David Bouchier

Commentator

David began as a print journalist in London and taught at a British university for almost twenty years. After coming to the United States in 1986 he continued to teach and to publish a regular humor column in The New York Times regional edition.  He joined WSHU as a weekly commentator in 1992, becoming host of Sunday Matinee in 1996. His latest book of essays, Peripheral Vision, was published in 2011. His other books include A Few Well Chosen Words, The Song of Suburbia, The Cats and the Water Bottles, The Accidental Immigrant and Writer at Work. He lives in Stony Brook, New York, with his wife who is a professor at Stony Brook University, and two un-musical cats.

Courtesy of Pixabay

I very nearly posted a photograph on my Facebook page the other day. This would have been a rare event. Normally the page simply sits there, unchanging, like a picture on a gallery wall. Some of my friends post pictures of themselves, their friends, relatives, pets, airports they are passing through, and even meals they have cooked or eaten in restaurants. But I don’t want to force my friends to live my whole life at second hand, it’s just not that interesting.

Katrina Br*?#*!@nd / Flickr

The labels “introvert” and “extrovert” have been around for a hundred years to describe two personalities we all know well. Introverts are reticent, quiet, and quite enjoy being alone. Extroverts are more sociable, generally louder, more talkative, and more active. These are stereotypes of course, but where would we be without stereotypes? Most of us have no trouble in accepting one or other of these labels for ourselves, and for me it’s easy. On a test of introversion, I scored 100 percent, which is the best I have ever done on any test.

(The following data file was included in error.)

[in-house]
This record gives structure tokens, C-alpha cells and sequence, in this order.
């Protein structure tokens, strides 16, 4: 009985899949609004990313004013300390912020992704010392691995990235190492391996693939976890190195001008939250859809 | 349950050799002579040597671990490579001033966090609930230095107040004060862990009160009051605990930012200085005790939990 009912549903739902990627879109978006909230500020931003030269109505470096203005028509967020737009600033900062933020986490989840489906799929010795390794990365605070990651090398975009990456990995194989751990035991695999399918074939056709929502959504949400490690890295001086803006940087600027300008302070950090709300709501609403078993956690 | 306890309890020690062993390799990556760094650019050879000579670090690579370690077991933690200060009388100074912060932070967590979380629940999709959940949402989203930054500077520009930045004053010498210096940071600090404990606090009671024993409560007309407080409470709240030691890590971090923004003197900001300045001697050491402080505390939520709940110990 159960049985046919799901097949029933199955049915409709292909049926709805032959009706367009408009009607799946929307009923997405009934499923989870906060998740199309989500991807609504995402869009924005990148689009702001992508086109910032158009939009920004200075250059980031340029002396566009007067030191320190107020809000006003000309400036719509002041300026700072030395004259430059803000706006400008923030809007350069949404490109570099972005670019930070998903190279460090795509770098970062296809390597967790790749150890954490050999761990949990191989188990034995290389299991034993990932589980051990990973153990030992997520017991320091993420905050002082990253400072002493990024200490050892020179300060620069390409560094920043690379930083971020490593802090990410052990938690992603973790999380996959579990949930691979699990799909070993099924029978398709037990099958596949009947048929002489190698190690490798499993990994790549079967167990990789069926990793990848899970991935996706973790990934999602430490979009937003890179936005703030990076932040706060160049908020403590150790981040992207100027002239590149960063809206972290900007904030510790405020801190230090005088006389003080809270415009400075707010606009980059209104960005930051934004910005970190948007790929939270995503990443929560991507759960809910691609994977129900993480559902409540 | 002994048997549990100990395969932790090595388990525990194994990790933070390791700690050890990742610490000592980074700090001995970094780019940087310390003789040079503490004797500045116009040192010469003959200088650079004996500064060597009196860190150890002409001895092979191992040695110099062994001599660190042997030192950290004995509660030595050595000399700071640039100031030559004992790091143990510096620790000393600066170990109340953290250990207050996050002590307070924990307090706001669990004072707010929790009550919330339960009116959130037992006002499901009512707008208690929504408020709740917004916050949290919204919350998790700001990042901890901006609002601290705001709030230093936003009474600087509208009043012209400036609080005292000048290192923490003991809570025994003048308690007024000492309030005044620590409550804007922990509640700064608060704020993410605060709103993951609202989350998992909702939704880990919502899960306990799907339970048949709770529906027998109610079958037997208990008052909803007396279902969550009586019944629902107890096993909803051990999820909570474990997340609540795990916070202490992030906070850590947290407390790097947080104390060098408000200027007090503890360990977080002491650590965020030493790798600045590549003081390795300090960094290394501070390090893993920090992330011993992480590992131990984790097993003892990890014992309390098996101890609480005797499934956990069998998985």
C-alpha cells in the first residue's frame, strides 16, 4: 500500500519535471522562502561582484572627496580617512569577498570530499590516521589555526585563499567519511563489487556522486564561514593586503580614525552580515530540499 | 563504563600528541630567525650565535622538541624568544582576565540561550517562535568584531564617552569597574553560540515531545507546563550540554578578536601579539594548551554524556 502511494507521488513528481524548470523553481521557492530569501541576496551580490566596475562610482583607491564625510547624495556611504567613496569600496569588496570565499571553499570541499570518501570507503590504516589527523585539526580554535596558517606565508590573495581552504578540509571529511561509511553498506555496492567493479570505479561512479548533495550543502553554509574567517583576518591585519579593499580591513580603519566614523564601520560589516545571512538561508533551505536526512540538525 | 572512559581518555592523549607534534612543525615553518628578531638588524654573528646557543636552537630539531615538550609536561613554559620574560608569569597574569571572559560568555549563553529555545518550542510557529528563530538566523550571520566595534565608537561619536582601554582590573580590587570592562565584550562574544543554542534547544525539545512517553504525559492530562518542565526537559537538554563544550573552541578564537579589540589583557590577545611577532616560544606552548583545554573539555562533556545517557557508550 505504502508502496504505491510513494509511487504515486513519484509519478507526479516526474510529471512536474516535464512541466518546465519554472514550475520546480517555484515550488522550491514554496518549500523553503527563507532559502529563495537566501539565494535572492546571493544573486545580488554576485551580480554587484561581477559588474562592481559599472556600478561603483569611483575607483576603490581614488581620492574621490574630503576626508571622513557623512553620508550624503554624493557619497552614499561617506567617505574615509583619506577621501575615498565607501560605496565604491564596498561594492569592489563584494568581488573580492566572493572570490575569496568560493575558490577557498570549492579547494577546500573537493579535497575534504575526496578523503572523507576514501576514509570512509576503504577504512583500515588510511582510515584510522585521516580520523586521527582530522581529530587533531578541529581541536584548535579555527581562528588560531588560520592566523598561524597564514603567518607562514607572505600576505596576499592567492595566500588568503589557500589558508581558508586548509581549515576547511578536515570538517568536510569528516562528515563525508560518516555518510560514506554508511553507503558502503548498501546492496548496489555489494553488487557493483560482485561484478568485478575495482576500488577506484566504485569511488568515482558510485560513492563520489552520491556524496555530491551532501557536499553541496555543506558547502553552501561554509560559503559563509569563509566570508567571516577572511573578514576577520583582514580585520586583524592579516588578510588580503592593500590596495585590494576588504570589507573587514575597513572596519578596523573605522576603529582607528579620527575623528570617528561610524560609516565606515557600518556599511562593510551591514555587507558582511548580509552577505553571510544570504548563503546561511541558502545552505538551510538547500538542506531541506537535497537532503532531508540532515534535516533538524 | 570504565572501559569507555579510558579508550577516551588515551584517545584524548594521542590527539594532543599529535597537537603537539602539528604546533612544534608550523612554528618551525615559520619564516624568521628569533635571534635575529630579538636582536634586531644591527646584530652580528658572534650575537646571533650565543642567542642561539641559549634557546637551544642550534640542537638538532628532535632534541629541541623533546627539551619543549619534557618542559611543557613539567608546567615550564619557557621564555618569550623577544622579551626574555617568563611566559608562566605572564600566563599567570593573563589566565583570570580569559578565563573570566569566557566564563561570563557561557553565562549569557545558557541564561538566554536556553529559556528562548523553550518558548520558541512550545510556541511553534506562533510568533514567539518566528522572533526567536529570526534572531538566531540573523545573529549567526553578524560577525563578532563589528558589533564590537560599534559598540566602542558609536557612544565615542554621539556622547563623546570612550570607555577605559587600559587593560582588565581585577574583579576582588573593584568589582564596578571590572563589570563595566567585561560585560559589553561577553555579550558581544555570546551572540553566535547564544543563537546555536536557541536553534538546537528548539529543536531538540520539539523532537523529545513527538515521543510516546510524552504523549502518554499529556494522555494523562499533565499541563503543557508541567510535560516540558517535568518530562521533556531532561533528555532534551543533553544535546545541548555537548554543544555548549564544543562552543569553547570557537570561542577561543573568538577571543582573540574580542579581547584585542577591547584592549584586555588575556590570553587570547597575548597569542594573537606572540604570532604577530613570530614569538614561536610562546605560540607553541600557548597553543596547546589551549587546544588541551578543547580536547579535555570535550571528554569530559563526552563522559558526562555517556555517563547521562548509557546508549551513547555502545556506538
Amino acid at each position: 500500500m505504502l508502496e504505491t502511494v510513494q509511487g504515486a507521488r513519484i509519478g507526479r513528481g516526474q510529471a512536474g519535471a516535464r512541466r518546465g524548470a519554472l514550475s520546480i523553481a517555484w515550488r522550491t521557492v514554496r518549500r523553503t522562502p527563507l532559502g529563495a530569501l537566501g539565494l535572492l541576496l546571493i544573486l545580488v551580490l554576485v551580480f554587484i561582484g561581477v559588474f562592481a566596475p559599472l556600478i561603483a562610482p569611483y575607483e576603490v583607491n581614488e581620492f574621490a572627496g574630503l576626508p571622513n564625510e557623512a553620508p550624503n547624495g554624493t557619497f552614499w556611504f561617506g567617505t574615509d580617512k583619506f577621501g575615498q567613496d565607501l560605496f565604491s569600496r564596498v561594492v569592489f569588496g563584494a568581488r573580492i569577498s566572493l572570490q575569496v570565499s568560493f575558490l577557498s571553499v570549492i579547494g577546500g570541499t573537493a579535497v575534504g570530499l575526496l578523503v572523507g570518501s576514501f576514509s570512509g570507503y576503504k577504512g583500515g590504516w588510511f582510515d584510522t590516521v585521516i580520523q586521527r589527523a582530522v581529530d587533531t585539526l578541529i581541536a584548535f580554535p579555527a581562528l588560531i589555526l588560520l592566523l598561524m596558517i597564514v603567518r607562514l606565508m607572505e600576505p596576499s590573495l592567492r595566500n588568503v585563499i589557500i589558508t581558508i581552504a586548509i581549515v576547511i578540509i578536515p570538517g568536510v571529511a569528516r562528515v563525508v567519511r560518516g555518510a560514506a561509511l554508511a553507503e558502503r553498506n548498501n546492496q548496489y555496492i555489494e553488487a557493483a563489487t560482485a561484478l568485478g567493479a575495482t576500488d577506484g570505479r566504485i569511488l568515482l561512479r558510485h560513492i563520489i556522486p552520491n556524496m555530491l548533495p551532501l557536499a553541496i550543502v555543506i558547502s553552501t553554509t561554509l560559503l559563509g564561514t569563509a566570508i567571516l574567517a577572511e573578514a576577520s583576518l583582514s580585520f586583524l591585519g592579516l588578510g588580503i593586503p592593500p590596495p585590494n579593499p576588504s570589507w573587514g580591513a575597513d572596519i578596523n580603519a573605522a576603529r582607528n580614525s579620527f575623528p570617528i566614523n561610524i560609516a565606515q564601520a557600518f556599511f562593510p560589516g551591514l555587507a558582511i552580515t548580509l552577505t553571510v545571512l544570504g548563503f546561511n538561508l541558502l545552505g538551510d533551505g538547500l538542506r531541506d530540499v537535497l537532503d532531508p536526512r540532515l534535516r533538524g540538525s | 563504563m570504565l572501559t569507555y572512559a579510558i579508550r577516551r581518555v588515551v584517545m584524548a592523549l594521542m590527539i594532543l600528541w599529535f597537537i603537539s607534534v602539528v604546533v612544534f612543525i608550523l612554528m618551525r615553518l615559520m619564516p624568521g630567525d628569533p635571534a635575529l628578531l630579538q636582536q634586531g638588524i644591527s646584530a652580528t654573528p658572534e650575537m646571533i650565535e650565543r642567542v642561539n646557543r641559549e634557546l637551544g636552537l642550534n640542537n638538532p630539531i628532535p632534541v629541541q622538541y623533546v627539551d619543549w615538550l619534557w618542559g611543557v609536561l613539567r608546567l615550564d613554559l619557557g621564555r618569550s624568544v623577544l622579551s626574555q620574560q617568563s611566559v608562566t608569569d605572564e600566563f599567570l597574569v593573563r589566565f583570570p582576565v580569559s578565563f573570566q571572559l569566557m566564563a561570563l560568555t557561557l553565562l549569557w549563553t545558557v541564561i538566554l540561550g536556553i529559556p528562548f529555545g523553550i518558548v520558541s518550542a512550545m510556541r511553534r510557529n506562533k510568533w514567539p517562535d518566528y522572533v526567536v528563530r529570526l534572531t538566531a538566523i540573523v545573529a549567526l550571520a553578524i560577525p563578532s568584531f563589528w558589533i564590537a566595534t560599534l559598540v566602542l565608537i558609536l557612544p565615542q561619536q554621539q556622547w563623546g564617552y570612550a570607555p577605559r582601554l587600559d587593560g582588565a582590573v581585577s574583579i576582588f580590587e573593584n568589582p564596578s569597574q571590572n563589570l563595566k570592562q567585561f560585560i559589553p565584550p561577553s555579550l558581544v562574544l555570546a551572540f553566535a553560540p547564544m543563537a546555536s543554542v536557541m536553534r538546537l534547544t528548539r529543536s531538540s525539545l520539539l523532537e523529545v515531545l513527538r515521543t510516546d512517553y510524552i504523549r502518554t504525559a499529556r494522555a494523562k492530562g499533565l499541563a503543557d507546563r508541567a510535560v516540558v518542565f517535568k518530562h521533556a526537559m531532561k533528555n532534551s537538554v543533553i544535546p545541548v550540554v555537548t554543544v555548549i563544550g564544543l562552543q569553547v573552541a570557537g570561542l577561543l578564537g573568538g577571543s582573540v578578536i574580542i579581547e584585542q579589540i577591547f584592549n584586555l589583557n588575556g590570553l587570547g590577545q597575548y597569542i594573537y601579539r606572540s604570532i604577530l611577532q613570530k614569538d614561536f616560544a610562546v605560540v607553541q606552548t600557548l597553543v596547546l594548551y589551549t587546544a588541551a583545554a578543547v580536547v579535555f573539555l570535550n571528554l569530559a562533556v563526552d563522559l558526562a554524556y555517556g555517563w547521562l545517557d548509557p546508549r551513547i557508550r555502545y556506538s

They say that nostalgia is never what it used to be, and that’s true. But still it never goes away, and renews itself in each generation. Nostalgia is the warm feeling we get when we imagine the good old days. Television, and especially public television, is a wonderful source of ready-made nostalgia, with its apparently endless series of quasi-historical dramas, many of them British, like Midwives, Home Fires, Victoria, the perpetually repeated Downton Abbey, and now The Victorian Slum.

The German philosopher Hegel, whose theories have given more headaches to more students than any number of keg parties, once said: "What we learn from history is that we learn nothing from history."  If Hegel was right, you have to wonder why we have traditions like Memorial Day, which are designed to remind us of the past.

Courtesy of Pixabay

NPR’s Weekend Edition on this station has a segment called "Barbershop,” on which invited guests can openly discuss any subject in the news. Not in my barbershop you can’t. My barber has strong opinions. With the big voice of Fox News shouting from a screen over our heads, he tells me what I need to know, but evidently don’t, about foreign policy, economics, the complexities of social class and race, the nature of democracy and government, and just about any other topic that comes up. I’ve learned to keep quiet.

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